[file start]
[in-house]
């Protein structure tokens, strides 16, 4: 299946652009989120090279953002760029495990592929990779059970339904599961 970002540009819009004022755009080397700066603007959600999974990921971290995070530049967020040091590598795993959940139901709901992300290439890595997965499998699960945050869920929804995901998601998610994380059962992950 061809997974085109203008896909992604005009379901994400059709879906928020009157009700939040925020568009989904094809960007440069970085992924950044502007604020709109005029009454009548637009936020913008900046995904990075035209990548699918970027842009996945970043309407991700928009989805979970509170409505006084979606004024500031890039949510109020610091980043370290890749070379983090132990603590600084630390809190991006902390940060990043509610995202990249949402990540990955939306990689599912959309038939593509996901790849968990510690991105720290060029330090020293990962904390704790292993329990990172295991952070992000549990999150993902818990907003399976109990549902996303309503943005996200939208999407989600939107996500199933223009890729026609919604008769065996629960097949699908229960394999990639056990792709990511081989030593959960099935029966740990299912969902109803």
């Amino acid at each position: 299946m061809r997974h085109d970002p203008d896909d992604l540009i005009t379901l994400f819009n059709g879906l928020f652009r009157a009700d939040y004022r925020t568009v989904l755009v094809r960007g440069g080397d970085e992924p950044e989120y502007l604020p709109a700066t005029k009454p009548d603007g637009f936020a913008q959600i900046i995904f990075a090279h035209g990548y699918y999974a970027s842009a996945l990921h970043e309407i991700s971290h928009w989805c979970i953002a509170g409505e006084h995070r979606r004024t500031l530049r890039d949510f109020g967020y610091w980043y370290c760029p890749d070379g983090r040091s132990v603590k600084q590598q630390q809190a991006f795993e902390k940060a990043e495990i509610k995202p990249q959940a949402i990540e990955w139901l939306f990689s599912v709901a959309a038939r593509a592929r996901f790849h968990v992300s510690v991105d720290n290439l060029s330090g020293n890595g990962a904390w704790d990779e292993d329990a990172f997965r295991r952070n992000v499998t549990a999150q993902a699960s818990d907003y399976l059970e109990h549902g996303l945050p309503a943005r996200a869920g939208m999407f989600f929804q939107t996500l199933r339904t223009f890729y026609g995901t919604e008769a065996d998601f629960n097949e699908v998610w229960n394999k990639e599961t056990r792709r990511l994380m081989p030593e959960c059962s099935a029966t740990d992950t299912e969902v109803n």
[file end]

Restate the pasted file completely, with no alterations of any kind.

[in-house]
């Protein structure tokens, strides 16, 4: 299946652009989120090279953002760029495990592929990779059970339904599961 970002540009819009004022755009080397700066603007959600999974990921971290995070530049967020040091590598795993959940139901709901992300290439890595997965499998699960945050869920929804995901998601998610994380059962992950 061809997974085109203008896909992604005009379901994400059709879906928020009157009700939040925020568009989904094809960007440069970085992924950044502007604020709109005029009454009548637009936020913008900046995904990075035209990548699918970027842009996945970043309407991700928009989805979970509170409505006084979606004024500031890039949510109020610091980043370290890749070379983090132990603590600084630390809190991006902390940060990043509610995202990249949402990540990955939306990689599912959309038939593509996901790849968990510690991105720290060029330090020293990962904390704790292993329990990172295991952070992000549990999150993902818990907003399976109990549902996303309503943005996200939208999407989600939107996500199933223009890729026609919604008769065996629960097949699908229960394999990639056990792709990511081989030593959960099935029966740990299912969902109803």
């Amino acid at each position: 299946m061809r997974h085109d970002p203008d896909d992604l540009i005009t379901l994400f819009n059709g879906l928020f652009r009157a009700d939040y004022r925020t568009v989904l755009v094809r960007g440069g080397d970085e992924p950044e989120y502007l604020p709109a700066t005029k009454p009548d603007g637009f936020a913008q959600i900046i995904f990075a090279h035209g990548y699918y999974a970027s842009a996945l990921h970043e309407i991700s971290h928009w989805c979970i953002a509170g409505e006084h995070r979606r004024t500031l530049r890039d949510f109020g967020y610091w980043y370290c760029p890749d070379g983090r040091s132990v603590k600084q590598q630390q809190a991006f795993e902390k940060a990043e495990i509610k995202p990249q959940a949402i990540e990955w139901l939306f990689s599912v709901a959309a038939r593509a592929r996901f790849h968990v992300s510690v991105d720290n290439l060029s330090g020293n890595g990962a904390w704790d990779e292993d329990a990172f997965r295991r952070n992000v499998t549990a999150q993902a699960s818990d907003y399976l059970e109990h549902g996303l945050p309503a943005r996200a869920g939208m999407f989600f929804q939107t996500l199933r339904t223009f890729y026609g995901t919604e008769a065996d998601f629960n097949e699908v998610w229960n394999k990639e599961t056990r792709r990511l994380m081989p030593e959960c059962s099935a029966t740990d992950t299912e969902v109803n």